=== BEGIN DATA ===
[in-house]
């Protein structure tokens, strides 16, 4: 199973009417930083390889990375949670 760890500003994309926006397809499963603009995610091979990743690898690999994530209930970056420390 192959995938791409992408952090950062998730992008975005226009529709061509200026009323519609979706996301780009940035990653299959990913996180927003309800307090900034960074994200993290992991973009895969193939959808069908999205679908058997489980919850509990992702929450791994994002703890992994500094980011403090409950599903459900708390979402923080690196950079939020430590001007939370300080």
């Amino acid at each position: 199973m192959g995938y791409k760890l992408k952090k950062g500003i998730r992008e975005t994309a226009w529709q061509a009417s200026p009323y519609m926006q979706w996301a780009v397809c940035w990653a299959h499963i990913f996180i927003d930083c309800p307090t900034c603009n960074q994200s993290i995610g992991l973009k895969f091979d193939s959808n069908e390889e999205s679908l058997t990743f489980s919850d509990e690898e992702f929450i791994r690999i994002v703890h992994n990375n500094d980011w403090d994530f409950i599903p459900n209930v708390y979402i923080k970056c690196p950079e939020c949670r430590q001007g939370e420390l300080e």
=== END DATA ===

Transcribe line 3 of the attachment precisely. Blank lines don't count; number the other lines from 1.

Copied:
């Amino acid at each position: 199973m192959g995938y791409k760890l992408k952090k950062g500003i998730r992008e975005t994309a226009w529709q061509a009417s200026p009323y519609m926006q979706w996301a780009v397809c940035w990653a299959h499963i990913f996180i927003d930083c309800p307090t900034c603009n960074q994200s993290i995610g992991l973009k895969f091979d193939s959808n069908e390889e999205s679908l058997t990743f489980s919850d509990e690898e992702f929450i791994r690999i994002v703890h992994n990375n500094d980011w403090d994530f409950i599903p459900n209930v708390y979402i923080k970056c690196p950079e939020c949670r430590q001007g939370e420390l300080e």